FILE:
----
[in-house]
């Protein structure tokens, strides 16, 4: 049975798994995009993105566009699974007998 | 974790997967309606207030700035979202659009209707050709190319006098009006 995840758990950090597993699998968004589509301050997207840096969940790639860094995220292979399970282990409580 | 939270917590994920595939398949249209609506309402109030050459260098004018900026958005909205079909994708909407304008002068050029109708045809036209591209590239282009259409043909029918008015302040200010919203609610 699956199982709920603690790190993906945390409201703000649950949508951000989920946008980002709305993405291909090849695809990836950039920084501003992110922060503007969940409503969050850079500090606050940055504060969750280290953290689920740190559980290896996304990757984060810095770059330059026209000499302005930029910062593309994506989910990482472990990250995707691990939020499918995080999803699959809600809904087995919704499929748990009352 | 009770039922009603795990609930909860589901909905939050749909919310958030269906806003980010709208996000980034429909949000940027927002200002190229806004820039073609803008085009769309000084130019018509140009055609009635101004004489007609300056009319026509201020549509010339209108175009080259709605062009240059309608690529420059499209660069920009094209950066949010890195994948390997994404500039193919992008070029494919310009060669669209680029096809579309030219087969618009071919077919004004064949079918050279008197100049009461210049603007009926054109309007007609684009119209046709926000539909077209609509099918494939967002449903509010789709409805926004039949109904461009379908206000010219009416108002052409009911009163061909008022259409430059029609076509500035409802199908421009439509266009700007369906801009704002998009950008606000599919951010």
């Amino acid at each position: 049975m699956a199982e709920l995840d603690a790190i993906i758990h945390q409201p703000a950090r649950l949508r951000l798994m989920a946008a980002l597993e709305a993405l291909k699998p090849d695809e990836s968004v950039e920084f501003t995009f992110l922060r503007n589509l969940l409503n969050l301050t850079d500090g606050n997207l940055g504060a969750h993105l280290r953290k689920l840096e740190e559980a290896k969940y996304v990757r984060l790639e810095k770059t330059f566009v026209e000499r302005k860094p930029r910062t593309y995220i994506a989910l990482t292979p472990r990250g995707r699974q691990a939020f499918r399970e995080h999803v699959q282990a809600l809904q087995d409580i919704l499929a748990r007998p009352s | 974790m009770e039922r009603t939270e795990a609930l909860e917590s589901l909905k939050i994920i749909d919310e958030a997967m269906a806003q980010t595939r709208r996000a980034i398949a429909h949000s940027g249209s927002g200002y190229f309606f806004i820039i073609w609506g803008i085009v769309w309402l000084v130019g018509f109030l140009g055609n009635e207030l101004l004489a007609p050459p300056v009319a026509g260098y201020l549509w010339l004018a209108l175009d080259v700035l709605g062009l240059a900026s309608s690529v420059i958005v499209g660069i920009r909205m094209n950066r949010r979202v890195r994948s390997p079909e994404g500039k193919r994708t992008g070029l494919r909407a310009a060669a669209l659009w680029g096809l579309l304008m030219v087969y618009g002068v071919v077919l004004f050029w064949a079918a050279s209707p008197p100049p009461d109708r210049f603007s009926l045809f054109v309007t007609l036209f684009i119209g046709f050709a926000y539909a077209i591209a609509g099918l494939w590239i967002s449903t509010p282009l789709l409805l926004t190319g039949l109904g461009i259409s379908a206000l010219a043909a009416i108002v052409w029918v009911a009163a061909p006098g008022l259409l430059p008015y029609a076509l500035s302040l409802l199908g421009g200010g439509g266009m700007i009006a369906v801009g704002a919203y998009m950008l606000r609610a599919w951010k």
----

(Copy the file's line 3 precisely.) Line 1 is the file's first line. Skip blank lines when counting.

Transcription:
């Amino acid at each position: 049975m699956a199982e709920l995840d603690a790190i993906i758990h945390q409201p703000a950090r649950l949508r951000l798994m989920a946008a980002l597993e709305a993405l291909k699998p090849d695809e990836s968004v950039e920084f501003t995009f992110l922060r503007n589509l969940l409503n969050l301050t850079d500090g606050n997207l940055g504060a969750h993105l280290r953290k689920l840096e740190e559980a290896k969940y996304v990757r984060l790639e810095k770059t330059f566009v026209e000499r302005k860094p930029r910062t593309y995220i994506a989910l990482t292979p472990r990250g995707r699974q691990a939020f499918r399970e995080h999803v699959q282990a809600l809904q087995d409580i919704l499929a748990r007998p009352s | 974790m009770e039922r009603t939270e795990a609930l909860e917590s589901l909905k939050i994920i749909d919310e958030a997967m269906a806003q980010t595939r709208r996000a980034i398949a429909h949000s940027g249209s927002g200002y190229f309606f806004i820039i073609w609506g803008i085009v769309w309402l000084v130019g018509f109030l140009g055609n009635e207030l101004l004489a007609p050459p300056v009319a026509g260098y201020l549509w010339l004018a209108l175009d080259v700035l709605g062009l240059a900026s309608s690529v420059i958005v499209g660069i920009r909205m094209n950066r949010r979202v890195r994948s390997p079909e994404g500039k193919r994708t992008g070029l494919r909407a310009a060669a669209l659009w680029g096809l579309l304008m030219v087969y618009g002068v071919v077919l004004f050029w064949a079918a050279s209707p008197p100049p009461d109708r210049f603007s009926l045809f054109v309007t007609l036209f684009i119209g046709f050709a926000y539909a077209i591209a609509g099918l494939w590239i967002s449903t509010p282009l789709l409805l926004t190319g039949l109904g461009i259409s379908a206000l010219a043909a009416i108002v052409w029918v009911a009163a061909p006098g008022l259409l430059p008015y029609a076509l500035s302040l409802l199908g421009g200010g439509g266009m700007i009006a369906v801009g704002a919203y998009m950008l606000r609610a599919w951010k």